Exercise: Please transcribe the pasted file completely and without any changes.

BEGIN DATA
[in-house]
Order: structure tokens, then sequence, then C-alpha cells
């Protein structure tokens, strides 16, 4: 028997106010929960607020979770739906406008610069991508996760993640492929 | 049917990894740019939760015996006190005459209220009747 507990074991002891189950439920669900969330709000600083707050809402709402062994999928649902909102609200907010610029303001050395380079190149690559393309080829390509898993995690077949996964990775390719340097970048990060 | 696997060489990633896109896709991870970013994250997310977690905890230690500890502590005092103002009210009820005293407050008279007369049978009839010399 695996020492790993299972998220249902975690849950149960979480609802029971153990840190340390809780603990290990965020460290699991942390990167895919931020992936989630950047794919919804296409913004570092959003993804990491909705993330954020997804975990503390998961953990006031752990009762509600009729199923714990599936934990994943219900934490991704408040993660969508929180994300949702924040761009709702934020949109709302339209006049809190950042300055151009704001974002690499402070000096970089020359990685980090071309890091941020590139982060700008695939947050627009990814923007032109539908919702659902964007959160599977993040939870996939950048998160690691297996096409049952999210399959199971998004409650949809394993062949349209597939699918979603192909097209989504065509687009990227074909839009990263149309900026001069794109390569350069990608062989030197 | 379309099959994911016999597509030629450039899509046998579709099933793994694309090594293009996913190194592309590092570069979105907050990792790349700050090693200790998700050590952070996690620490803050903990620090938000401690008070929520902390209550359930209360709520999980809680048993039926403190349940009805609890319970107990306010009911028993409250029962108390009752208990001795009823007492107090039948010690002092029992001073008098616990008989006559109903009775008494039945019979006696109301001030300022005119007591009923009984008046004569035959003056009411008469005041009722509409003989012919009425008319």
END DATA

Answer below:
[in-house]
Order: structure tokens, then sequence, then C-alpha cells
């Protein structure tokens, strides 16, 4: 028997106010929960607020979770739906406008610069991508996760993640492929 | 049917990894740019939760015996006190005459209220009747 507990074991002891189950439920669900969330709000600083707050809402709402062994999928649902909102609200907010610029303001050395380079190149690559393309080829390509898993995690077949996964990775390719340097970048990060 | 696997060489990633896109896709991870970013994250997310977690905890230690500890502590005092103002009210009820005293407050008279007369049978009839010399 695996020492790993299972998220249902975690849950149960979480609802029971153990840190340390809780603990290990965020460290699991942390990167895919931020992936989630950047794919919804296409913004570092959003993804990491909705993330954020997804975990503390998961953990006031752990009762509600009729199923714990599936934990994943219900934490991704408040993660969508929180994300949702924040761009709702934020949109709302339209006049809190950042300055151009704001974002690499402070000096970089020359990685980090071309890091941020590139982060700008695939947050627009990814923007032109539908919702659902964007959160599977993040939870996939950048998160690691297996096409049952999210399959199971998004409650949809394993062949349209597939699918979603192909097209989504065509687009990227074909839009990263149309900026001069794109390569350069990608062989030197 | 379309099959994911016999597509030629450039899509046998579709099933793994694309090594293009996913190194592309590092570069979105907050990792790349700050090693200790998700050590952070996690620490803050903990620090938000401690008070929520902390209550359930209360709520999980809680048993039926403190349940009805609890319970107990306010009911028993409250029962108390009752208990001795009823007492107090039948010690002092029992001073008098616990008989006559109903009775008494039945019979006696109301001030300022005119007591009923009984008046004569035959003056009411008469005041009722509409003989012919009425008319």